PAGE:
PENDLETON, South Carolina – A rumbling robot and several high-flying drones recently made an on-site appearance at Clemson University to burrow through and buzz above 15 acres of experimental sorghum plots containing more than 2,800 replicated entries.
The space-age devices – conceived and constructed by The Robotics Institute at Carnegie Mellon University and the commercial company Near Earth Autonomy – are part of a collaborative project with Clemson University and other partners designed to significantly enhance the ease and frequency of data collection for crop testing in ways that will eventually benefit all agricultural production in South Carolina and around the world.
In September 2015, Clemson University’s Institute of Translational Genomics, led by geneticist Stephen Kresovich, was awarded $6 million by Advanced Research Projects Agency-Energy (ARPA-E) as one of six projects seeking to accelerate the development of sustainable energy crops for the production of renewable transportation fuels. When combined, the Transportation Energy Resources from Renewable Agriculture (TERRA) projects were allotted a total of $30 million.
Clemson’s three-year project, with Kresovich as principal investigator, is titled “Breeding High Yielding Bioenergy Sorghum for the New Bioenergy Belt.” For the past year, Clemson has been working with Carnegie Mellon, Near Earth Autonomy and the Donald Danforth Plant Science Center to form an unprecedented approach to advancing agriculture and plant breeding. Kresovich has been leading a team of geneticists, engineers and computational scientists in an expansive examination of the genotypes and phenotypes of a massive international set of diverse sorghum materials.
On Aug. 5 and 8, ground and aerial robots were put on grand display on the sprawling grounds of Simpson Research Farm in Pendleton.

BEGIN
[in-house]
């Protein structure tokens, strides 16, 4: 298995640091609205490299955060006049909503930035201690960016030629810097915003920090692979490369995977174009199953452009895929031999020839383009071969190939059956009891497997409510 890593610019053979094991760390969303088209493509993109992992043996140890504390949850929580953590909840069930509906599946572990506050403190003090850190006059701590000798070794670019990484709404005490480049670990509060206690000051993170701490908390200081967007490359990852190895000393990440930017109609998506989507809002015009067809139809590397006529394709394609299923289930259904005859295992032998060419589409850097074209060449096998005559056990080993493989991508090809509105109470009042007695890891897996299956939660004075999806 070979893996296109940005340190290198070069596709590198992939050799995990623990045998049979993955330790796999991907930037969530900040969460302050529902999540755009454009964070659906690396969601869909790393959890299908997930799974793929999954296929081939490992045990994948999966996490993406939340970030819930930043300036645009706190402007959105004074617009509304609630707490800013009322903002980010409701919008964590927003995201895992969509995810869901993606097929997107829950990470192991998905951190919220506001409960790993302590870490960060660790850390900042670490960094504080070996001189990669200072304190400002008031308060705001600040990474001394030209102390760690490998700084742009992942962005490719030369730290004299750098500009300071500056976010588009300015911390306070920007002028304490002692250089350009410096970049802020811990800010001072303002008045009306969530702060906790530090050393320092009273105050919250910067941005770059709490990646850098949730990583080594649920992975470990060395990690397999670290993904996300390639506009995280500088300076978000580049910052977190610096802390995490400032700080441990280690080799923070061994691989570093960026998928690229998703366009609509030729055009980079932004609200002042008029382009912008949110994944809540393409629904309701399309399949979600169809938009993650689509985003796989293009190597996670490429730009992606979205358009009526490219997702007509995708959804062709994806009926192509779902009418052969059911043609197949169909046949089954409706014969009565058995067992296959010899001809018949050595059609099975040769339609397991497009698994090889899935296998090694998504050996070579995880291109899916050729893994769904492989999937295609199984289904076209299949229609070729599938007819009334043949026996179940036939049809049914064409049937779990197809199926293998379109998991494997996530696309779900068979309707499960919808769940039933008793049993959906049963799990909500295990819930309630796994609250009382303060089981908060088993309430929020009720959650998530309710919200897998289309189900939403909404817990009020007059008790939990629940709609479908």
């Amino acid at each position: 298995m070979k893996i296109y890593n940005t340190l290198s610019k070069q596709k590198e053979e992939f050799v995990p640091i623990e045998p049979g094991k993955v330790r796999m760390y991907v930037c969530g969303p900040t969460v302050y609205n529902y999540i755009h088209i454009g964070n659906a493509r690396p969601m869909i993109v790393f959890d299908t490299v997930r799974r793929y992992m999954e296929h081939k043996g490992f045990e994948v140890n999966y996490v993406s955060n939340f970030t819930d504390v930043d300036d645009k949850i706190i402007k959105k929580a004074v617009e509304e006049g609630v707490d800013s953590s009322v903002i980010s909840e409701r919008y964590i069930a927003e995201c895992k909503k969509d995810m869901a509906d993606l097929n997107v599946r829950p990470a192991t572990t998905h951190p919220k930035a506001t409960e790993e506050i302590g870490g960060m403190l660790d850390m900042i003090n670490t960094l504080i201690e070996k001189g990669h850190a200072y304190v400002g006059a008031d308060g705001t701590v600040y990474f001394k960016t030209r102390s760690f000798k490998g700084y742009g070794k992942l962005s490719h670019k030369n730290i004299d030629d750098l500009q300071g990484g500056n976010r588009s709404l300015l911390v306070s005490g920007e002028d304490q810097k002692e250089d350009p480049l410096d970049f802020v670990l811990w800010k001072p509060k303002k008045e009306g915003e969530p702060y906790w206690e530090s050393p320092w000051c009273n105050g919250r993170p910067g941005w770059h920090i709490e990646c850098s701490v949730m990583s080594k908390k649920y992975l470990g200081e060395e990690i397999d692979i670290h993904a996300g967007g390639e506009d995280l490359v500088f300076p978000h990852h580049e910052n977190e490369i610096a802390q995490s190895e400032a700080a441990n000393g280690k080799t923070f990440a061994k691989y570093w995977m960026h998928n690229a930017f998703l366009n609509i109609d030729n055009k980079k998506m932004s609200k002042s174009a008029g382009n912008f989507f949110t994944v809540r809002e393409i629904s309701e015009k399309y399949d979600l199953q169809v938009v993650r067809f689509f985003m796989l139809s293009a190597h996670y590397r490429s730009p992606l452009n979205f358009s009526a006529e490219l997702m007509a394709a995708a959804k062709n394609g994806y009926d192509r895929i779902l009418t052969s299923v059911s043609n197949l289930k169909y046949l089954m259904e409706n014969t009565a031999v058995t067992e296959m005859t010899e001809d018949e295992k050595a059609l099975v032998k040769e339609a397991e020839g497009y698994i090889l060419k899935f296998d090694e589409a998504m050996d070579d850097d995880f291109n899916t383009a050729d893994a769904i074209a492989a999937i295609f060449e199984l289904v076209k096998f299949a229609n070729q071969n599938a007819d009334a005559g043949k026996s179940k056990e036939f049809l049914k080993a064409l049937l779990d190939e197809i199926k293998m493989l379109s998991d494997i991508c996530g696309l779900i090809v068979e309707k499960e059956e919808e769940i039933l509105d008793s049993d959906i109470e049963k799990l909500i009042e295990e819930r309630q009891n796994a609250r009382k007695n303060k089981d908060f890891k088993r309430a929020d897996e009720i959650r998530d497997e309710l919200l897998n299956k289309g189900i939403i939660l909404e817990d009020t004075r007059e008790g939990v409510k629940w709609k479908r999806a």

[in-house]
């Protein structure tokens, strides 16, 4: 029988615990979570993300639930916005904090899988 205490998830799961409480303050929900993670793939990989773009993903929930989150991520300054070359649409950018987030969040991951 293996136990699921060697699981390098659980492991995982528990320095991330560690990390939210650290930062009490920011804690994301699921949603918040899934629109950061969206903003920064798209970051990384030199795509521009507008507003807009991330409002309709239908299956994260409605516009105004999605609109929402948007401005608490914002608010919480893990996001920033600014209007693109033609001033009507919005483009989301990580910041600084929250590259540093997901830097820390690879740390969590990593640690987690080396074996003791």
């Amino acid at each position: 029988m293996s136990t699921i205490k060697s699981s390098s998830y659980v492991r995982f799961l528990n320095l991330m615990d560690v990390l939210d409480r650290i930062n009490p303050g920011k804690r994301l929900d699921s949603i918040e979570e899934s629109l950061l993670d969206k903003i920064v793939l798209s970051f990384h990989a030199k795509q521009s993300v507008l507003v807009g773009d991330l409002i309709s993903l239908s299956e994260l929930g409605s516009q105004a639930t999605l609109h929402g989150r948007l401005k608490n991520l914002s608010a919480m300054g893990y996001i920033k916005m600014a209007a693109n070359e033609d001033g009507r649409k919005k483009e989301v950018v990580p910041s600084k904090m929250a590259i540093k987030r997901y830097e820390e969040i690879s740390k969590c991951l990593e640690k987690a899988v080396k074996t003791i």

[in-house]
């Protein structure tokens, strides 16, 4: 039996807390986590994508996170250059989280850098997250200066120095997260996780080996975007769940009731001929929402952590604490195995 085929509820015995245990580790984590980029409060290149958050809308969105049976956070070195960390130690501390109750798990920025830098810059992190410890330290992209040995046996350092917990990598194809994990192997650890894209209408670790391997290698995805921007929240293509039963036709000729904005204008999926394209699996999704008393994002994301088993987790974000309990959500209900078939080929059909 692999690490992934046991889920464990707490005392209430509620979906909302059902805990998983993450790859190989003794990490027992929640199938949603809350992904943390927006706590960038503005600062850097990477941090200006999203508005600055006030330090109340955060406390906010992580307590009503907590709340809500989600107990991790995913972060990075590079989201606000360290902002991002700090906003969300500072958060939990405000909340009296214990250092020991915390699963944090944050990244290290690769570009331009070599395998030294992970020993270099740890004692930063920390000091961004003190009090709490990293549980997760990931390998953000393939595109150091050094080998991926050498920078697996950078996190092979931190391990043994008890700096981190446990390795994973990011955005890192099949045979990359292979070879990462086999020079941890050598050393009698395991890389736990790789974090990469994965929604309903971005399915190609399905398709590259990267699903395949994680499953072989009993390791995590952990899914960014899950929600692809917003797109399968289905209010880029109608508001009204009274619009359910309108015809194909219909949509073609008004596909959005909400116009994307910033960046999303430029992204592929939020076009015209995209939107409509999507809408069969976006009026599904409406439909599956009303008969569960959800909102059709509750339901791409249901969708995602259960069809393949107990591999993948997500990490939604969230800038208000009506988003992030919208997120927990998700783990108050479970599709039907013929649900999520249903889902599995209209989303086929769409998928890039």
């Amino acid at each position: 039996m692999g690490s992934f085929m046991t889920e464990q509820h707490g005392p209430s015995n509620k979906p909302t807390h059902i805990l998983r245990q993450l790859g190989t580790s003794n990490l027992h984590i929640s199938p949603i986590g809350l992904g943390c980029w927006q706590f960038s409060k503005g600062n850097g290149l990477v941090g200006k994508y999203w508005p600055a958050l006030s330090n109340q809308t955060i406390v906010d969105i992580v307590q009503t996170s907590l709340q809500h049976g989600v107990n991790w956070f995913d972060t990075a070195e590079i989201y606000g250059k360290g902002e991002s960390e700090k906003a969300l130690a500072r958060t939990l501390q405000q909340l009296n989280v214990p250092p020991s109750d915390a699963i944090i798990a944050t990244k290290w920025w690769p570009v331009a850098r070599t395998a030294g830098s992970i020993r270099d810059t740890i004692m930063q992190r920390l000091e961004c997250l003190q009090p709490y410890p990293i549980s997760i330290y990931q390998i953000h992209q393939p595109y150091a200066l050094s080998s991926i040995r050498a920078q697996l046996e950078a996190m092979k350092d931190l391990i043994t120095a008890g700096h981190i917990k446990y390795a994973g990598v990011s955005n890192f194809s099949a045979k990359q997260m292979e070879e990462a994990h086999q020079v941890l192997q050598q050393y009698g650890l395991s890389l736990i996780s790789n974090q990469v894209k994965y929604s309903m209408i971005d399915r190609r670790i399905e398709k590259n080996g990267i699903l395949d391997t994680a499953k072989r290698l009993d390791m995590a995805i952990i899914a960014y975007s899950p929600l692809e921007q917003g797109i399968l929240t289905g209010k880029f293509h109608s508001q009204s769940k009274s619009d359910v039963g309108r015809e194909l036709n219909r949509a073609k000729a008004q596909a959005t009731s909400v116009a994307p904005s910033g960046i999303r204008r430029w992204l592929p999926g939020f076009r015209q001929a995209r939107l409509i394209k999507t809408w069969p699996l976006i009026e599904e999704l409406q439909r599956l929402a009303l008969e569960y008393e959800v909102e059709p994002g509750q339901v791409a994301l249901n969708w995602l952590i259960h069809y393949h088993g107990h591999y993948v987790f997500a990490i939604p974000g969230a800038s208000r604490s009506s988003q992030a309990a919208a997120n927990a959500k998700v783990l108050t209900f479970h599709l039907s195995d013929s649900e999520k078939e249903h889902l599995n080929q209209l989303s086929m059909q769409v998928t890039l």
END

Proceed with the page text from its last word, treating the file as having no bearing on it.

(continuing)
“Our intent is to develop a vertically integrated system that includes breeding, genomics, robotics, sensing and computational sciences in order to generate and analyze broad amounts of data to identify genotypes or varieties that can be used for the production of liquid transportation fuels,” said Kresovich, Coker Chair of Genetics at Clemson. “At present, we work fields by physically moving through them and examining them visually or measuring traits in a slow and cumbersome manner. With these new technologies, we hope to be able to do this many times faster and far more accurately and precisely.”
With the assistance of TERRA project manager Barry Flinn, graduate students Zach Brenton and Rick Boyles, field manager Justin Butcher, Simpson Research and Education Center director John Andrae and others, Kresovich has overseen the management and data collection of several “common gardens,” with the two largest located at Simpson Research Farm and at Clemson’s Pee Dee Research and Education Center in Florence. Contained within these gardens – which are scattered throughout the nation – are more than 6,000 entries of experimental bioenergy, forage and grain sorghum.
The Carnegie Mellon group is led by George Kantor, Senior Systems Scientist for The Robotics Institute. Kantor said that his engineers and Clemson’s geneticists “speak a different language,” but they’ve still managed to form a great partnership.